(2) source: Internet Advertising Bureau.
Mr. Binley: To ask the Minister of State, Department for Business, Enterprise and Regulatory Reform whether impact assessments have been carried out on all regulations affecting businesses which are due to come into force in April 2009. 
Mr. Hayes: To ask the Minister of State, Department for Business, Enterprise and Regulatory Reform what the monetary value of UK (a) exports to and (b) imports from other EU countries was (i) including and (ii) excluding the Rotterdam/Antwerp effect in each year since 1997. 
|UK goods exports to the EU||UK services exports to the EU||UK goods imports from the EU||UK services imports from the EU|
For technical reasons associated with EU enlargement, consistent figures are not available for trade in 1997 or for services trade in 1998. For some periods, trade in goods figures were affected by transactions associated with missing trader VAT fraud, most notably in the first half of 2006.
No figures are available for the impact of the Rotterdam/Antwerp effect on statistics on UK trade with the Netherlands and Belgium compared with other countries; nor is it obvious how this affects statistics on trade with other EU countries compared with the rest of the world. HM Revenue and Customs regularly analyse asymmetries between UK trade statistics and those produced by other countries: in particular, in December 2005 they published a report called Analysis of Asymmetries in intra-community trade statistics with particular regard to the impact of the Rotterdam and Antwerp effects which can be found at:
Sir Menzies Campbell: To ask the Minister of State, Department for Business, Enterprise and Regulatory Reform pursuant to the answer to the right hon. Member for Devizes of 23 February 2009, Official Report, column 19W, on ammunition exports, to which companies the export licences were issued. 
Sir Menzies Campbell: To ask the Minister of State, Department for Business, Enterprise and Regulatory Reform pursuant to the answer of 23 February 2009, Official Report, column 19W, on ammunition: exports, whether any of the transfers listed in the Government's annual and quarterly strategic export control reports since 1999 were for military devices containing white phosphorus.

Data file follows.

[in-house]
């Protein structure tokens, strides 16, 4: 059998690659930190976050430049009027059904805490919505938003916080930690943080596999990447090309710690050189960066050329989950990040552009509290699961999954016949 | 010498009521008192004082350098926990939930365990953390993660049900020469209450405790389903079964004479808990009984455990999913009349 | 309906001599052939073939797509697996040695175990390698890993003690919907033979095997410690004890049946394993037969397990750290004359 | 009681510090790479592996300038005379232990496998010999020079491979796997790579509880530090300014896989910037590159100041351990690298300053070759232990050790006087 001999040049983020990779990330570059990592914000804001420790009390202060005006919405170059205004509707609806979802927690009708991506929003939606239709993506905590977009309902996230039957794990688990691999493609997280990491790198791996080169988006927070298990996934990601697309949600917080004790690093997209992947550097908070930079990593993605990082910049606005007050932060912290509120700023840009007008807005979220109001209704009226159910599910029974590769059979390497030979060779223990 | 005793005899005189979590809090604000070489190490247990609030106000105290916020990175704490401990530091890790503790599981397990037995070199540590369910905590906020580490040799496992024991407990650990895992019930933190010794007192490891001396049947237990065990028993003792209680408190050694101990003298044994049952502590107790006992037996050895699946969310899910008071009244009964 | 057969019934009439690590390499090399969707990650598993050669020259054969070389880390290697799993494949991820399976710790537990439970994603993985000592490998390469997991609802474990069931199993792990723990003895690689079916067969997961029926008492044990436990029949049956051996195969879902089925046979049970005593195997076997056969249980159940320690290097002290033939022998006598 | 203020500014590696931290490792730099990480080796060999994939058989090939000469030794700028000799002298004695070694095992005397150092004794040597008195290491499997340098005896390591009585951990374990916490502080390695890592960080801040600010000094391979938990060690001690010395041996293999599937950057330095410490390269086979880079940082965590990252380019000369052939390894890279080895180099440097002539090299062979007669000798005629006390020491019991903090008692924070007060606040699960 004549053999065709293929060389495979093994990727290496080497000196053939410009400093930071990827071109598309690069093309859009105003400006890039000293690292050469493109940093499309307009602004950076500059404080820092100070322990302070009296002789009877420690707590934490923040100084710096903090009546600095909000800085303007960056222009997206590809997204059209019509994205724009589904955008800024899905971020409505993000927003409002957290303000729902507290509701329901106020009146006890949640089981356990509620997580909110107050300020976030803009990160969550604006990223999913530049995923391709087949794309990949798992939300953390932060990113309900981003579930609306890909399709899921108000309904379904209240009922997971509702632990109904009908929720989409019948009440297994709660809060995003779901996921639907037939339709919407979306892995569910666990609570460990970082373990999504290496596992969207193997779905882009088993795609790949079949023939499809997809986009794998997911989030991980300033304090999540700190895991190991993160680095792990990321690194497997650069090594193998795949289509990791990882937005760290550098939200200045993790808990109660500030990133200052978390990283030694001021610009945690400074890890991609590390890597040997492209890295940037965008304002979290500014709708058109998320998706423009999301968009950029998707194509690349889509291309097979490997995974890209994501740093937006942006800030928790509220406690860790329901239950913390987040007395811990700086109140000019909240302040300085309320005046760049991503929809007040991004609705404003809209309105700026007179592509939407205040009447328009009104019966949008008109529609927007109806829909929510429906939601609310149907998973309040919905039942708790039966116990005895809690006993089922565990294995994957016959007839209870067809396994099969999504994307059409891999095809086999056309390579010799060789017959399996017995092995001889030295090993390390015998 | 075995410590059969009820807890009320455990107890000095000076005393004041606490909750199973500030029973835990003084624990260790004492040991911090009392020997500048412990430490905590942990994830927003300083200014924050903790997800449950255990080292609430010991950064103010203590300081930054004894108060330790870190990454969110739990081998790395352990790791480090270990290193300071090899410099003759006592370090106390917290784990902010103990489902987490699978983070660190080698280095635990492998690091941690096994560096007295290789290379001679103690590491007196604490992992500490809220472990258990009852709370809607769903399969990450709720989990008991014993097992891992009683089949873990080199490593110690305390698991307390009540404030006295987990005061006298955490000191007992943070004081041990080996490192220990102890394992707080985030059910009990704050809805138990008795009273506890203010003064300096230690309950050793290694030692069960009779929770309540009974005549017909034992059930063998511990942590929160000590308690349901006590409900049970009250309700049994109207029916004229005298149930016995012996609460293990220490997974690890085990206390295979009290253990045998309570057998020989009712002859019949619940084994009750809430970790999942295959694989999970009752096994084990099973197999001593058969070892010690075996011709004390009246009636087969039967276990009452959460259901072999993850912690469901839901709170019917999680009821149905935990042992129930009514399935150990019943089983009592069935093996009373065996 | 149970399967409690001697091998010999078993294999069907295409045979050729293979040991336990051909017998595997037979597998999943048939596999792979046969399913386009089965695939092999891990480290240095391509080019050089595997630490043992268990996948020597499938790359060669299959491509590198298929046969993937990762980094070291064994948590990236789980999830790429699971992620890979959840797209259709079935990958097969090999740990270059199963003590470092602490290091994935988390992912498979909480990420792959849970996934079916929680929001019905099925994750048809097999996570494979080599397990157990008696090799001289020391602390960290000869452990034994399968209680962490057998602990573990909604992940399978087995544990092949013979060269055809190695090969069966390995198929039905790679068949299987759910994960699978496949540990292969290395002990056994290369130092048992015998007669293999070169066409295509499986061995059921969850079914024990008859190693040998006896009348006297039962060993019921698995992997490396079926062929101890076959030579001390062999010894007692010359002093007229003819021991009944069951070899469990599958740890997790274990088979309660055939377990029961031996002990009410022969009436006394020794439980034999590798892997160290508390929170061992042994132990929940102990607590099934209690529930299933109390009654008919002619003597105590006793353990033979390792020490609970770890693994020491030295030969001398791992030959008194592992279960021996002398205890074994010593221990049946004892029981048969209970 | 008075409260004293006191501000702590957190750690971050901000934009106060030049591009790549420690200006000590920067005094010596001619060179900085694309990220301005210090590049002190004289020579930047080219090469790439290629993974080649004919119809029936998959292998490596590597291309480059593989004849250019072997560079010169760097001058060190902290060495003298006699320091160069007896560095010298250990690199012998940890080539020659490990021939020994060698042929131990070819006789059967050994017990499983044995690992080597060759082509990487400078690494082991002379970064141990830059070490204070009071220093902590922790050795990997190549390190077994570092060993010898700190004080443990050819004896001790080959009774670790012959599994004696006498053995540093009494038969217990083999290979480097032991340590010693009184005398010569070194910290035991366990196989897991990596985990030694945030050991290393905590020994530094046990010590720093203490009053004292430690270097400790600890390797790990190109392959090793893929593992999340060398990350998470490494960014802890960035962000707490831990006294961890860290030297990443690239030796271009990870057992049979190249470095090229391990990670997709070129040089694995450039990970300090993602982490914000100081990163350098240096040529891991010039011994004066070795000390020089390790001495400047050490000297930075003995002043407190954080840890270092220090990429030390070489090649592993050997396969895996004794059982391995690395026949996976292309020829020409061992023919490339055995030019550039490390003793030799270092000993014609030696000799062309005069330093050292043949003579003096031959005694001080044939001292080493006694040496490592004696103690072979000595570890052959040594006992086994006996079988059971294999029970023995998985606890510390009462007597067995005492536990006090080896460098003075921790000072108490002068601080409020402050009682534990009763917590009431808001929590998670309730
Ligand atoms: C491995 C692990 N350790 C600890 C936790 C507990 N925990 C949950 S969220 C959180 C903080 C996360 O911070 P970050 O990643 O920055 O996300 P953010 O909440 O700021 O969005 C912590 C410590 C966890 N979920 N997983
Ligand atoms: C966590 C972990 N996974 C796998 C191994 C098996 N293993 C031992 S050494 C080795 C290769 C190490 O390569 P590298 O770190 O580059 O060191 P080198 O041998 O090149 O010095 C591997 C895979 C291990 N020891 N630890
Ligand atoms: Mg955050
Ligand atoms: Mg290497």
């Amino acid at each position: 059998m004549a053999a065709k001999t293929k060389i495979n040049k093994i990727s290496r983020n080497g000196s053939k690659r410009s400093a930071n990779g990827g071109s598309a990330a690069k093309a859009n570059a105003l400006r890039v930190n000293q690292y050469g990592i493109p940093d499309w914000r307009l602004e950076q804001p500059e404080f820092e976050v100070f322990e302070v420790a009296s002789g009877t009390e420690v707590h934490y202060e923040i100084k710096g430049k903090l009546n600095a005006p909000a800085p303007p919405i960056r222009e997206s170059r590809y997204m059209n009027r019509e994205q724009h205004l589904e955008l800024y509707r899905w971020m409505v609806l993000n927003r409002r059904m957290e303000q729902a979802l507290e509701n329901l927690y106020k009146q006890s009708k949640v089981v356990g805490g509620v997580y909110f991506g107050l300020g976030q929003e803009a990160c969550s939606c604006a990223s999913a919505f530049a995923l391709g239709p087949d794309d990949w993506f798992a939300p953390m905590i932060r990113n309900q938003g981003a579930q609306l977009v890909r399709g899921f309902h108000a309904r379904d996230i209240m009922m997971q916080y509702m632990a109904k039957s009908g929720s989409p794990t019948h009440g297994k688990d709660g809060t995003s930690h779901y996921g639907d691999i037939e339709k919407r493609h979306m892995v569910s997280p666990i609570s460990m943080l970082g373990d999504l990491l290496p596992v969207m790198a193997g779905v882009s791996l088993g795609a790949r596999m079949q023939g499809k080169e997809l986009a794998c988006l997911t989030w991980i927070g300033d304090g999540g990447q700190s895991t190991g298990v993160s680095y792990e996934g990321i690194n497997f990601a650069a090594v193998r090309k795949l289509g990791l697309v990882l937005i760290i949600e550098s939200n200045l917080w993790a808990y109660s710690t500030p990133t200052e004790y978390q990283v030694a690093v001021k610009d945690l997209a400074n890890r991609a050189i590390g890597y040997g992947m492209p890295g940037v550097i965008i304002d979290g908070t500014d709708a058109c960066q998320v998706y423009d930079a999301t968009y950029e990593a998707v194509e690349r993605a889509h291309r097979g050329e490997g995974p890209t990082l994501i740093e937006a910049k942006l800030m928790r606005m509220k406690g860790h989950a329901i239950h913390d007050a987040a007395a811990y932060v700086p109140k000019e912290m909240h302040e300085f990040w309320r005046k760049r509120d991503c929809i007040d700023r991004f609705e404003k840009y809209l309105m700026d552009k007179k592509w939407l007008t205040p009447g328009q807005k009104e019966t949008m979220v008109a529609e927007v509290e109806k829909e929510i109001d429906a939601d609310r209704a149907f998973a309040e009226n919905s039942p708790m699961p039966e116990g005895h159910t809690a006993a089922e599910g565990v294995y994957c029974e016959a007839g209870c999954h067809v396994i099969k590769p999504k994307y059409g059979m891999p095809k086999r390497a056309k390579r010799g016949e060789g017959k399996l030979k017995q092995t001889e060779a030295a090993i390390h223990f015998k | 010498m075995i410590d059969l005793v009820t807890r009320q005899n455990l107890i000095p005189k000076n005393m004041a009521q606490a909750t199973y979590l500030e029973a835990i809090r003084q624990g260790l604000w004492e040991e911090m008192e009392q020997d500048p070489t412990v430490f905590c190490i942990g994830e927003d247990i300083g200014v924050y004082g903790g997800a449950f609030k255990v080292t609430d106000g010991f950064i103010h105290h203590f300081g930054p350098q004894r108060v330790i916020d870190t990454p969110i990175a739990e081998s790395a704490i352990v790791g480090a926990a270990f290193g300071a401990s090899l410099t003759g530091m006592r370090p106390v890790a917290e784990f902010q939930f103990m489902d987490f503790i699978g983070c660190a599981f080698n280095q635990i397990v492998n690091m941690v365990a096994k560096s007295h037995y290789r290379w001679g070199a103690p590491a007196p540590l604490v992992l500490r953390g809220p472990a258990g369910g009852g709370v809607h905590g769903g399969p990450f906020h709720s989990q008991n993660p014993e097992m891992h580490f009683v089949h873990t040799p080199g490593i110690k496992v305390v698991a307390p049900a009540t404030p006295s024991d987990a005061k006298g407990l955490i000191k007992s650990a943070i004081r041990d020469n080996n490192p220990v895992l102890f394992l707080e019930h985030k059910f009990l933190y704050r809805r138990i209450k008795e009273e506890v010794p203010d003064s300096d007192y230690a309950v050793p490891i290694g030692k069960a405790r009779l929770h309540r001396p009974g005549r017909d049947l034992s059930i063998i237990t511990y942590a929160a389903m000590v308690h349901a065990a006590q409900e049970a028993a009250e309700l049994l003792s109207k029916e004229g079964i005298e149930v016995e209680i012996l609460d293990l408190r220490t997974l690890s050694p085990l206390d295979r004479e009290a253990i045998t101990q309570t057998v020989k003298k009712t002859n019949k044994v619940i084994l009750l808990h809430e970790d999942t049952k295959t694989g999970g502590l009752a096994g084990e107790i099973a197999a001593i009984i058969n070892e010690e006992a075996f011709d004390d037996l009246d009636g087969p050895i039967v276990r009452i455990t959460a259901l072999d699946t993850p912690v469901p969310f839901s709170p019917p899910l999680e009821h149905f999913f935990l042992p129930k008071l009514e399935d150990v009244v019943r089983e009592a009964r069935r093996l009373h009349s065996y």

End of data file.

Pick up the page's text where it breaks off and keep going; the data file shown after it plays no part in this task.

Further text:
As previously stated BERR's Export Control Organisation has identified 67 licences that have been issued since March 1999 for munitions that, like white phosphorous munitions, are designed to create
illumination or act as an incendiary. Because the export licence application does not require the exporter to provide the chemical composition of munitions to be exported, it is not possible to say how manyif anyof those 67 related to the export of military devices containing white phosphorous.
Anne Main: To ask the Minister of State, Department for Business, Enterprise and Regulatory Reform pursuant to the Statement of 27 January 2009, Official Report, columns 165-67, on the automotive industry, how many motor manufacturers have since received loan guarantees. 
Ian Pearson: The Automotive Assistance Programme (AAP) received state aid clearance until 27 February. It opened for business on the same day. BERR held a seminar on 11 March to bring together industry, banks and the relevant trade bodies (including the SMMT) to make sure that the application process runs as smoothly and effectively as possible. No loan guarantees have yet been issued under the AAP, however we are in discussions with a number of companies who have expressed interest or made applications to the Programme.